Wesfarmers, the owner of Coles supermarkets, has lifted its first-half net profit by 1.2 per cent to $1.393 billion, with Coles’ convenience division also producing solid sales growth.

Coles’ first-half revenue in its convenience division dropped 8.5 per cent, against store sales growth of 11.6 per cent, indicating lower fuel prices and more discounting in store. Total revenue for convenience was $3.591 billion in the six months to December 31 2015, compared to $3.924 billion in 2014.

Coles supermarkets’ earnings before interest and tax (EBIT) up by 5.6 per cent to $945 million on revenue growth of 3.1 per cent and food and liquor recorded sales growth of 6 per cent to $937 million.

Wesfarmers managing director Richard Goyder said the group’s retail portfolio delivered a strong increase in EBIT of $176 million, or 9.2 per cent, during the half supported by good Christmas seasonal trading in all businesses.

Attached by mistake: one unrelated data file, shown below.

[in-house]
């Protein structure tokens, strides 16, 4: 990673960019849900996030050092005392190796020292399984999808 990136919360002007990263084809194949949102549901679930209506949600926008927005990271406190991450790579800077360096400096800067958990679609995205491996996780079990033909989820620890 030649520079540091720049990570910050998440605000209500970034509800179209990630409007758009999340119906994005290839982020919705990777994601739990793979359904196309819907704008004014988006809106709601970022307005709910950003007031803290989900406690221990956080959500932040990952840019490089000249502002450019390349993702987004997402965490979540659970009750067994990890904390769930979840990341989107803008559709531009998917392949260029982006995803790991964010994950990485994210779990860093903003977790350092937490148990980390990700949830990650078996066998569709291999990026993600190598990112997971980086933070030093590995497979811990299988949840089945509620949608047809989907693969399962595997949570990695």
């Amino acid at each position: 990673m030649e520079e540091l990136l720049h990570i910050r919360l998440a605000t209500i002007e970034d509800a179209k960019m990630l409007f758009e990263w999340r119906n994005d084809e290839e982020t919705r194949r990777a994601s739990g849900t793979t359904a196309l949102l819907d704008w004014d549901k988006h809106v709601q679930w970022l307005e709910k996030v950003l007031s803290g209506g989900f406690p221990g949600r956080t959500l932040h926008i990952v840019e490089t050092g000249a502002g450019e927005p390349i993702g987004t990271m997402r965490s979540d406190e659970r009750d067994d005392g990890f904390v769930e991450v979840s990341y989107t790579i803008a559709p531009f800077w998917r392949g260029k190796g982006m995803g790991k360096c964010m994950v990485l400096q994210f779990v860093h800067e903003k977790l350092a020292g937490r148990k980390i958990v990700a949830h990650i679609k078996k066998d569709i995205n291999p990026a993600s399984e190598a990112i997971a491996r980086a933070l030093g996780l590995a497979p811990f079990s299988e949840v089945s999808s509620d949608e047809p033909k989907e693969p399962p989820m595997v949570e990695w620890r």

“The good momentum in Coles’ food and liquor business continued during the half,” Mr Goyder said.

Mr Goyder said that despite lower fuel volumes and average fuel price, the convenience business produced a solid result, supported by strong growth in store sales.

Coles opened 20 new “bigger and bolder” Coles Express stores in the first-half period, while it also closed one site. The retailer said Coles Brands sales grew following the rollout of its Coles ‘Every Day’ price promotions throughout its Express networks, and it also achieved record food to go sales growth, largely driven by the roll out of its Expresso-To-Go coffee.

Food to go remains a key growth category for the company, with further initiatives planned for 2016. In its results presentation, Coles said it will also continue to focus on customer demand for greater availability of diesel and premium fuel grades.

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